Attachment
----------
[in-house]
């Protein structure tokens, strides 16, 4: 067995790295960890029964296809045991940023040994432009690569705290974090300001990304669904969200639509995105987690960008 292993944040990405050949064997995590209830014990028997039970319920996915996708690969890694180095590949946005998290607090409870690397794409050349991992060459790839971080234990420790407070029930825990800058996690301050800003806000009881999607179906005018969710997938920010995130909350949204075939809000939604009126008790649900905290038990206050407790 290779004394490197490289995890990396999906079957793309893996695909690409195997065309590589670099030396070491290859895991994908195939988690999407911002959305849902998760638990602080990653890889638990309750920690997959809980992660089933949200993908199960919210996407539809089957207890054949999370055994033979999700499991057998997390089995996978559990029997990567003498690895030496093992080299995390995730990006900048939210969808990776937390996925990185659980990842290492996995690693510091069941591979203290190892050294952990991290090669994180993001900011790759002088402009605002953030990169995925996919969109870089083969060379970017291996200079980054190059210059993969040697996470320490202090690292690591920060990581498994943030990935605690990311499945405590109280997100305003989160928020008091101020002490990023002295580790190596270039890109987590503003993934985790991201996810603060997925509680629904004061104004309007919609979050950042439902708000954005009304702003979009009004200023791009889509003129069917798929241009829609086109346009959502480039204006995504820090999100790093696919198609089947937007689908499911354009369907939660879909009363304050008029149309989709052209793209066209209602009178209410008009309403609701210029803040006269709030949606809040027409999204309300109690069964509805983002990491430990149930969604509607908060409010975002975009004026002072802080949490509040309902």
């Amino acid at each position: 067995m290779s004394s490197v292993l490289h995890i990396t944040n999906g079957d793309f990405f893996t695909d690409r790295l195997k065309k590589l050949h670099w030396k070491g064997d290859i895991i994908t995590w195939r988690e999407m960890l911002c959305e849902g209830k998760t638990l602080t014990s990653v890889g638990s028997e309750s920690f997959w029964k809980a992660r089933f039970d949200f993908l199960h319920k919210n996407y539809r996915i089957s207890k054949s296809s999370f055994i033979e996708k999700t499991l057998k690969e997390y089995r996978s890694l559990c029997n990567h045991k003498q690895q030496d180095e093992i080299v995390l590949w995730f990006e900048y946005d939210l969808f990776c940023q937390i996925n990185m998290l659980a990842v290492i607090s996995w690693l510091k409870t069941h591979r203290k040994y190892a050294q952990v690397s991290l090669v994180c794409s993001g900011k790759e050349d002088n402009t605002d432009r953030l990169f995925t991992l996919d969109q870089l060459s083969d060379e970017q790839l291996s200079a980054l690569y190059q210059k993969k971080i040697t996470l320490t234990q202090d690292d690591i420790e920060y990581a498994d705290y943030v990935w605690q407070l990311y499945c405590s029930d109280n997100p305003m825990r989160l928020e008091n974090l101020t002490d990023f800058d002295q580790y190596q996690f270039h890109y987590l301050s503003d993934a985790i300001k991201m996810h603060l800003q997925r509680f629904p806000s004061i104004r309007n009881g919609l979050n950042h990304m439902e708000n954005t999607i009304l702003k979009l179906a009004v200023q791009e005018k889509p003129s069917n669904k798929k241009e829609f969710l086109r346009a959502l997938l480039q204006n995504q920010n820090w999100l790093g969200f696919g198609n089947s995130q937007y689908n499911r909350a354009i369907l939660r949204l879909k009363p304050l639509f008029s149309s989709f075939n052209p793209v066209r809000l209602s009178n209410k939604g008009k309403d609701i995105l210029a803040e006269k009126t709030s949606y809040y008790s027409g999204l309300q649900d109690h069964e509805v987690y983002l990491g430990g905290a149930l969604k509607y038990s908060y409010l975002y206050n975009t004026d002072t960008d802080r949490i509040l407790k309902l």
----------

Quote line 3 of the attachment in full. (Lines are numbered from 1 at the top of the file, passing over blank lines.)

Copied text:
């Amino acid at each position: 067995m290779s004394s490197v292993l490289h995890i990396t944040n999906g079957d793309f990405f893996t695909d690409r790295l195997k065309k590589l050949h670099w030396k070491g064997d290859i895991i994908t995590w195939r988690e999407m960890l911002c959305e849902g209830k998760t638990l602080t014990s990653v890889g638990s028997e309750s920690f997959w029964k809980a992660r089933f039970d949200f993908l199960h319920k919210n996407y539809r996915i089957s207890k054949s296809s999370f055994i033979e996708k999700t499991l057998k690969e997390y089995r996978s890694l559990c029997n990567h045991k003498q690895q030496d180095e093992i080299v995390l590949w995730f990006e900048y946005d939210l969808f990776c940023q937390i996925n990185m998290l659980a990842v290492i607090s996995w690693l510091k409870t069941h591979r203290k040994y190892a050294q952990v690397s991290l090669v994180c794409s993001g900011k790759e050349d002088n402009t605002d432009r953030l990169f995925t991992l996919d969109q870089l060459s083969d060379e970017q790839l291996s200079a980054l690569y190059q210059k993969k971080i040697t996470l320490t234990q202090d690292d690591i420790e920060y990581a498994d705290y943030v990935w605690q407070l990311y499945c405590s029930d109280n997100p305003m825990r989160l928020e008091n974090l101020t002490d990023f800058d002295q580790y190596q996690f270039h890109y987590l301050s503003d993934a985790i300001k991201m996810h603060l800003q997925r509680f629904p806000s004061i104004r309007n009881g919609l979050n950042h990304m439902e708000n954005t999607i009304l702003k979009l179906a009004v200023q791009e005018k889509p003129s069917n669904k798929k241009e829609f969710l086109r346009a959502l997938l480039q204006n995504q920010n820090w999100l790093g969200f696919g198609n089947s995130q937007y689908n499911r909350a354009i369907l939660r949204l879909k009363p304050l639509f008029s149309s989709f075939n052209p793209v066209r809000l209602s009178n209410k939604g008009k309403d609701i995105l210029a803040e006269k009126t709030s949606y809040y008790s027409g999204l309300q649900d109690h069964e509805v987690y983002l990491g430990g905290a149930l969604k509607y038990s908060y409010l975002y206050n975009t004026d002072t960008d802080r949490i509040l407790k309902l």